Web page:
Google Web Toolkit

Enhanced Compilation

GWT Designer adds a compilation helper that checks compilation units during build (full or incremental) for GWT-specific problems. The compilation helper checks all types referenced in the class to make sure that each type exists directly in the current GWT module or in any of the modules that are directly or indirectly included in current one (via <inherits> tags in the gwt.xml file). If a type does not exist, GWT Designer adds an error marker like the following:

com.google.gwt.xml.client.XMLParser can not be found in source packages. Check the inheritance chain from your module;
      it may not be inheriting a required module or a module may not be adding its source path entries properly

Note that only referenced types are checked; not referenced methods.
 

Compiler checks for types emulated by GWT. Referenced types (like java.util.LinkedList) that are not emulated are flagged with an error.


 

Compiler checks for referenced types that are not properly inherited via the gwt.xml file.

For example:

  • Referencing the GWT Document or XMLParser classes will trigger an error
     
  • Adding an <inherits> tag referencing the com.google.gwt.xml.XML package to the gwt.xml file will recompile the project and remove the error


 

A QuickFix is available for adding <inherits name="module.name"/>


 

Compiler adds a warning for Composites without a default constructor.

Custom widgets and Composites must have a default constructor in order to be used within GWT Designer.


 

Code that is inappropriate for design time may be hidden with isDesignTime() checks.
  • Hide code that only works at runtime such as references to RemoteService instances
     
  • Hide code that should not be reflected in the design view (i.e., a call to setVisible(false))
     
  • Hide code that is expensive to execute at design time (e.g., database calls)

Remote Services are runtime-only components and care must be taken when trying to use them at design time in a Composite class. GWT.create(MyService.class) needs to create an instance of the class that should invoke the RemoteService implementation on the application server. During design time the application server isn't running so this doesn't work. That means that code like the following will fail, if you try to use the custom Composite within another window at design time:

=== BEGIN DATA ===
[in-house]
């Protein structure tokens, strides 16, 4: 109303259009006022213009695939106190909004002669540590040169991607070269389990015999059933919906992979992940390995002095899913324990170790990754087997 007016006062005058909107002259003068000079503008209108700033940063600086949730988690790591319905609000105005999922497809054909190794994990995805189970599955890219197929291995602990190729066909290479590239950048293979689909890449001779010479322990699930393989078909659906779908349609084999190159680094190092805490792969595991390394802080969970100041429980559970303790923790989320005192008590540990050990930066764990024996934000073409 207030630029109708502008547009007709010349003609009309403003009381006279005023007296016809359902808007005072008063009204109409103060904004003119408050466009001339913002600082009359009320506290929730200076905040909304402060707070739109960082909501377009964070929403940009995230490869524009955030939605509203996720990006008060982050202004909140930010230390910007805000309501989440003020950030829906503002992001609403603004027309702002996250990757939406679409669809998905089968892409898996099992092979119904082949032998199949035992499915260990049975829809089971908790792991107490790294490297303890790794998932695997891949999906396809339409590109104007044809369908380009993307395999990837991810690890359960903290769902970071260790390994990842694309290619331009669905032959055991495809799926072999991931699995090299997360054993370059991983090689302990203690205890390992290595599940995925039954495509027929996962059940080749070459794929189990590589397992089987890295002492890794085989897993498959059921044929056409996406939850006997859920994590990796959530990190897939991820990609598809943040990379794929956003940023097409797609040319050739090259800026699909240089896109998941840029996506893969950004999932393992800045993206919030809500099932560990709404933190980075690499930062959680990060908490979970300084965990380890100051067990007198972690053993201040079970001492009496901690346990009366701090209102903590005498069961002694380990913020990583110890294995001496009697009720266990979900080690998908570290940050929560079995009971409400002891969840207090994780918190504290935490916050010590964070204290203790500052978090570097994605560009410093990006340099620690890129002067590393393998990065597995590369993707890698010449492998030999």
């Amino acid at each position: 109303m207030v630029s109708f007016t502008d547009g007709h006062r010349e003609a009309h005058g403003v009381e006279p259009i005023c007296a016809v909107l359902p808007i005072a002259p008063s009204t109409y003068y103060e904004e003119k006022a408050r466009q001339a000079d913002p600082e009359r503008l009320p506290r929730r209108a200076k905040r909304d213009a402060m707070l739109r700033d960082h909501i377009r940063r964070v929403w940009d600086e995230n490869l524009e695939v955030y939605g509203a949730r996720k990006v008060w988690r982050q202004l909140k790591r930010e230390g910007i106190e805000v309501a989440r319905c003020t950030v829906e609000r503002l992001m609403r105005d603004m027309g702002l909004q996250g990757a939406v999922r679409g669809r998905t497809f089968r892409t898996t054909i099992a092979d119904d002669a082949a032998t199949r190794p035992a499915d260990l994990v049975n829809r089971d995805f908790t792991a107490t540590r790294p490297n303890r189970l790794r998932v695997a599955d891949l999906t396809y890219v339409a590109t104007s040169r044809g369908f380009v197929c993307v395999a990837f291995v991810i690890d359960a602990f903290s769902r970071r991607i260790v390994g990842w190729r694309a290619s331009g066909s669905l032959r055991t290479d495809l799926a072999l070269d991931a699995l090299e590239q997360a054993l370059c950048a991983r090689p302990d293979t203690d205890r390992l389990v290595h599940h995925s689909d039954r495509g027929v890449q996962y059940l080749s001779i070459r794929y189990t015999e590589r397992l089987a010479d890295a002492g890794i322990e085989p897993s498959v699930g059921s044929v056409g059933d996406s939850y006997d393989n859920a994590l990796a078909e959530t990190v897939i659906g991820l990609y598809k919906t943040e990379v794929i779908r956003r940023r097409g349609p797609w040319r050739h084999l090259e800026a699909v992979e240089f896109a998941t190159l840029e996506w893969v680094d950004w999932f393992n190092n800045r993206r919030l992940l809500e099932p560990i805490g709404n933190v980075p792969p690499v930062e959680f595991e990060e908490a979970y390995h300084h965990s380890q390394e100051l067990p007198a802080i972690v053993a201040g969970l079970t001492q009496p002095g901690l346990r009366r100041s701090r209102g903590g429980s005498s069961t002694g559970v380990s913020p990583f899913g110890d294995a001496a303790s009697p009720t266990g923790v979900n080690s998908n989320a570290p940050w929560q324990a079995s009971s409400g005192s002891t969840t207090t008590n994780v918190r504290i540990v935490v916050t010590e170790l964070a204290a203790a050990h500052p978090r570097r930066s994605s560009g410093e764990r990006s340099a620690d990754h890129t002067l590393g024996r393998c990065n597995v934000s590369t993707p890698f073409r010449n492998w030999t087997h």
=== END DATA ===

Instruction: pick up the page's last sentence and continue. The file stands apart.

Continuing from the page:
public class MyComposite extends Composite {
    public MyComposite() {
        final AbsolutePanel absolutePanel = new AbsolutePanel();
        initWidget(absolutePanel);
        final Button button = new Button();
        absolutePanel.add(button, 30, 34);
        button.setText("New Button");
        MyServiceAsync service = MyService.Util.getInstance(); //this line will fail
        // do something with MyService
    }
}

At design time, you will see an exception like the following:

java.lang.NoSuchMethodException: com.mycompany.module.client.MyService.<init>()
    at java.lang.Class.getConstructor0(Class.java:2678)
    at java.lang.Class.getDeclaredConstructor(Class.java:1953)
    at com.google.gwt.core.client.GWT.create(Unknown Source)

The fix is to wrapper the RemoteService instantiation reference in an isDesignTime() check like this:

public class MyComposite extends Composite {
    public MyComposite() {
        final AbsolutePanel absolutePanel = new AbsolutePanel();
        initWidget(absolutePanel);
        final Button button = new Button();
        absolutePanel.add(button, 30, 34);
        button.setText("New Button");
        if (!isDesignTime()) { // or !Beans.isDesignTime() in GWT 2.4 or higher
            MyServiceAsync service = MyService.Util.getInstance();
            // do something with MyService
        }

    }
    // Implement the following method exactly as-is
    private static final boolean isDesignTime() {
        return Beans.isDesignTime(); // GWT 2.4 and above
        // return false // GWT 2.2 and earlier
    }

}

Make sure to also implement the isDesignTime() method exactly as shown. Return false for GWT 2.2 or earlier or Beans.isDesignTime() for GWT 2.4 and above. At design time, GWT Designer will then replace the "return false;" with "return true;" during class loading (it will compile normally and be ignored at runtime).  

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